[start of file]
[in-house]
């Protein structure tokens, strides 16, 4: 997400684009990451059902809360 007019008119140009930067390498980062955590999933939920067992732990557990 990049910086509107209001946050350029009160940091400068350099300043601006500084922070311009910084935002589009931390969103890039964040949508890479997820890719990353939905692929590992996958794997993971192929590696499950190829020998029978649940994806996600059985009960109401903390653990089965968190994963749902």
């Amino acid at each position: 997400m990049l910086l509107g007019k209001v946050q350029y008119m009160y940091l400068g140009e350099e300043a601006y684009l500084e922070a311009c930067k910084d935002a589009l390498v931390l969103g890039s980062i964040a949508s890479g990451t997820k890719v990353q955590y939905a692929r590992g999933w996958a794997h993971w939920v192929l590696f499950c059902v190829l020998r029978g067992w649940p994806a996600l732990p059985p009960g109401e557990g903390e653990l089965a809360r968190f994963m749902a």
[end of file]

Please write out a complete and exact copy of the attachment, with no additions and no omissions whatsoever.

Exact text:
[in-house]
């Protein structure tokens, strides 16, 4: 997400684009990451059902809360 007019008119140009930067390498980062955590999933939920067992732990557990 990049910086509107209001946050350029009160940091400068350099300043601006500084922070311009910084935002589009931390969103890039964040949508890479997820890719990353939905692929590992996958794997993971192929590696499950190829020998029978649940994806996600059985009960109401903390653990089965968190994963749902």
């Amino acid at each position: 997400m990049l910086l509107g007019k209001v946050q350029y008119m009160y940091l400068g140009e350099e300043a601006y684009l500084e922070a311009c930067k910084d935002a589009l390498v931390l969103g890039s980062i964040a949508s890479g990451t997820k890719v990353q955590y939905a692929r590992g999933w996958a794997h993971w939920v192929l590696f499950c059902v190829l020998r029978g067992w649940p994806a996600l732990p059985p009960g109401e557990g903390e653990l089965a809360r968190f994963m749902a």